A wonderfully fruity orange curd. So smooth and creamy on the palate. A great alternative to lemon curd.
Having recently made Seville Orange Marmalade I thought it might be good to make some Orange Curd too. Lemon curd is very popular and is widely available in stores. However it is not usual to see orange curd.
As with lemon curd it is very easy to make and can be done in a few different ways. For mine I used whole eggs and butter, but it is possible to make it with butter and egg yolks though that gives a more cloying texture I find.
Using the zest of the oranges in the curd adds extra flavour, but then the decision is whether or not to leave the zest in for serving. The zest left in will mean a slightly different texture to the curd so it is really down to personal preference. The curd can be passed through a sieve to remove the curd if desired. For mine I finely zested some of the oranges and for others I finely peeled the zest from the orange to allow easy removal once the curd had thickened.
Seville oranges are good to use for making the curd, but they are only available for a short time at the start of the year. They can also make the curd a little bitter if you use too much zest. For my curd I used Jaffa oranges and they worked very well.
The curd can be made in a saucepan over a very low heat, stirring all the time. But there is a danger, if there is too much heat, that the eggs will begin to scramble. So I decided to make the curd in a bain-marie(double boiler). I also used a glass bowl in the saucepan, since that takes longer to heat up, giving the mixture time to incorporate the eggs better without scrambling.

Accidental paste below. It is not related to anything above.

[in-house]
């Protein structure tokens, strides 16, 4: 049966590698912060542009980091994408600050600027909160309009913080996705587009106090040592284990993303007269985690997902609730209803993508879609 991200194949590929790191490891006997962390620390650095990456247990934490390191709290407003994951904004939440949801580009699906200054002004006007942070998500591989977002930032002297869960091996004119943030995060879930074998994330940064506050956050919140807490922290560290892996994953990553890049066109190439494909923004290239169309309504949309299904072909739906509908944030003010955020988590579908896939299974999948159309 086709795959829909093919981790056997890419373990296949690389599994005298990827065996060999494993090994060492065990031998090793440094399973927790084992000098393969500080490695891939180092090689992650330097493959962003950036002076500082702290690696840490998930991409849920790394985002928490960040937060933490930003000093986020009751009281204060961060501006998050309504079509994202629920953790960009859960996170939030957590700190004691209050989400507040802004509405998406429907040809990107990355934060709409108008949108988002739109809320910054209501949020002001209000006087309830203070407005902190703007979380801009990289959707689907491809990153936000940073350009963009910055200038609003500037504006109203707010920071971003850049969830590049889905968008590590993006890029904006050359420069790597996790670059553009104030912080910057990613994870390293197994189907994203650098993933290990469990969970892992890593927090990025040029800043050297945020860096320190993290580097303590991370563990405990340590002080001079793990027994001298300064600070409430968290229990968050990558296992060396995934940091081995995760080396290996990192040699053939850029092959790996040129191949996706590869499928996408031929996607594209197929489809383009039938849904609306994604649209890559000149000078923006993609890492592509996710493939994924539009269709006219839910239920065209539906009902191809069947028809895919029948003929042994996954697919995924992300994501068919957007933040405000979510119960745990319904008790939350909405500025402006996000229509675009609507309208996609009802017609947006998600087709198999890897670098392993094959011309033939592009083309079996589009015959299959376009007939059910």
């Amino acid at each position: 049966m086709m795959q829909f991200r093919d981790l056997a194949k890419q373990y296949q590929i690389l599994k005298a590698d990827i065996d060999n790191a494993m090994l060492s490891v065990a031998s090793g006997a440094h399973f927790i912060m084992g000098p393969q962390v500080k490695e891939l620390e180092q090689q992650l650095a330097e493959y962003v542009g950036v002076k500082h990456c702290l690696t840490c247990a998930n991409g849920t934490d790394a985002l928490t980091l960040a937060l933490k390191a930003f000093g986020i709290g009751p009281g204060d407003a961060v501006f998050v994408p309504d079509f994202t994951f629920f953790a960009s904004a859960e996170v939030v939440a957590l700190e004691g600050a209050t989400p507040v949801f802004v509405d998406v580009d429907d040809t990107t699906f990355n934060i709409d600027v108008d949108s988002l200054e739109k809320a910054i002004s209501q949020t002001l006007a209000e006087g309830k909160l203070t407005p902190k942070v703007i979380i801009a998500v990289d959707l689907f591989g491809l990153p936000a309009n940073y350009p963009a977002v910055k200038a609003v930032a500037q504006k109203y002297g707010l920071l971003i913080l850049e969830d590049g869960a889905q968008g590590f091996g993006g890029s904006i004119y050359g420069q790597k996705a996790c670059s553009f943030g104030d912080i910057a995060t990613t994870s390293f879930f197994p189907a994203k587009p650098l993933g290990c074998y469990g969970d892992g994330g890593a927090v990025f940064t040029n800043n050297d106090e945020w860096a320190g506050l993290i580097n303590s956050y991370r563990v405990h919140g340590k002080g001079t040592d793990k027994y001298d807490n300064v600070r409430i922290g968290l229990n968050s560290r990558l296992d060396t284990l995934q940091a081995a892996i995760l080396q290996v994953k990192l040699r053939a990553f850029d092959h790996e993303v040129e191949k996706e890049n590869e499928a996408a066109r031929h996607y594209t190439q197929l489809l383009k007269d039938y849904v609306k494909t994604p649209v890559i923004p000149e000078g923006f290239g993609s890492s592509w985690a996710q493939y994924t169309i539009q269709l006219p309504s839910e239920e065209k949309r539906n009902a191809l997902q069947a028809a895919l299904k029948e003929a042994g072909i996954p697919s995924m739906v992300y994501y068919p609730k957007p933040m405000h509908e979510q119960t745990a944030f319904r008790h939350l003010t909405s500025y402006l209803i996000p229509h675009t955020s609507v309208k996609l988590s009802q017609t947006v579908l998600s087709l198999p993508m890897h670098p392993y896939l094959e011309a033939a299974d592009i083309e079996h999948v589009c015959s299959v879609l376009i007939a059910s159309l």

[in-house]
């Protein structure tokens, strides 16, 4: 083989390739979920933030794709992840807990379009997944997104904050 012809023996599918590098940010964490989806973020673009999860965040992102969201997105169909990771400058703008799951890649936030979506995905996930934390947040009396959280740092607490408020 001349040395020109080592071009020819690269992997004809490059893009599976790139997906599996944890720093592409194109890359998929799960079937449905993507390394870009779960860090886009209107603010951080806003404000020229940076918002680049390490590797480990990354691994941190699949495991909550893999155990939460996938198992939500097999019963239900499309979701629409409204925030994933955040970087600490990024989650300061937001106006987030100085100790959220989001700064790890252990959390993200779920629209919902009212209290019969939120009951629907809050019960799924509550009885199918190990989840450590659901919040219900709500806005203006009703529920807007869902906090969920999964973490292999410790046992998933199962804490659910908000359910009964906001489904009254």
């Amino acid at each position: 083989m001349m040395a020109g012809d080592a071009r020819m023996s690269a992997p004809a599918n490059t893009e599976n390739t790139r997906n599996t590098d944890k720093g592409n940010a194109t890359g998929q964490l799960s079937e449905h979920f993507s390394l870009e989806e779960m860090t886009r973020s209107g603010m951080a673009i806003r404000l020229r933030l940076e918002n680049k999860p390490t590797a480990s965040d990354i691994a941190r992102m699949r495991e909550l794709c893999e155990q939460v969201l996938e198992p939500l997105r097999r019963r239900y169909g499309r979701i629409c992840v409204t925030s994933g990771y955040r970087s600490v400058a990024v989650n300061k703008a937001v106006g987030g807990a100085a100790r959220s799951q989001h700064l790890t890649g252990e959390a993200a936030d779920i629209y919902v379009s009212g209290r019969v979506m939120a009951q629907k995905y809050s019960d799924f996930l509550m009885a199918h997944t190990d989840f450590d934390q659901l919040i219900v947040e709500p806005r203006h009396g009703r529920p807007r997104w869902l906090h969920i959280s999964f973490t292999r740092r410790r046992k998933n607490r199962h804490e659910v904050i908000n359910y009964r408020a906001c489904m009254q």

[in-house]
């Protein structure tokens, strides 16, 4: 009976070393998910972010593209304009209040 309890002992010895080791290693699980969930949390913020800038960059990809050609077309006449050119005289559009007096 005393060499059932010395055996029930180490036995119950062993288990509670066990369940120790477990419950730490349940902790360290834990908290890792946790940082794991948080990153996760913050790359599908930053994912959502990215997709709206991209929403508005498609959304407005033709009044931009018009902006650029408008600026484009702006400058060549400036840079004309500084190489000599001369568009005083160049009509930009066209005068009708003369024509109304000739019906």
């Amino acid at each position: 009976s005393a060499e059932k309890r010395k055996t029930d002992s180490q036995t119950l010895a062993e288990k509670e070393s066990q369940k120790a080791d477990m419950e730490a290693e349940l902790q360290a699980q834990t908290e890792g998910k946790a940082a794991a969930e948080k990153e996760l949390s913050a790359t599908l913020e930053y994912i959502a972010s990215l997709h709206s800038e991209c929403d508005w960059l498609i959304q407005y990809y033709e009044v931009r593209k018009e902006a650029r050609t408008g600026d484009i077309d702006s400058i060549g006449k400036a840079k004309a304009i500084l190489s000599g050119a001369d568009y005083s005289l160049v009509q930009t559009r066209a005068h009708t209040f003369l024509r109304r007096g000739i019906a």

The curd had a lovely flavour of orange and was sweet too. Since I strained it through a sieve when decanting into a jar it was also quite smooth. It is ideal on toast, scones, swirled in plain yoghurt, as the filling between cake layers or in any number of different ways.
Since the curd will only keep in the fridge for up to a month, and some say only two weeks, I decided to make just enough to be sure to fill one large jar or two small ones.
If you would prefer marmalade to curd then I have a recipe for that too, Seville Orange Marmalade.
- zest from 4 oranges
- 200ml(1/2 cup + 1/3 cup) orange juice, strained
- 250g(1 cup + 1 1/2 tbsp) cold unsalted butter, cubed
- 150g(3/4 cup) caster sugar, or granulated
- 3 medium eggs(large in USA)
- 1 medium egg yolk(large in USA)
- Place all the ingredients into a bowl which is over a pan of barely simmering water.
- Stir the mixture constantly until all the sugar and butter has dissolved and the eggs are fully incorporated into the mixture.
- Gently whisk the mixture, constantly, until it begins to thicken slightly. The temperature should reach about 80C/180F.
- When the mixture coats the back of a wooden spoon and a finger pulled through it leaves a clear pathway the curd is ready.
- Decant into clean jars, straining through a sieve if you wish to remove the zest.
- Place lids on the jars and allow the curd to cool completely before refrigerating.
- Use with 2 weeks to a month.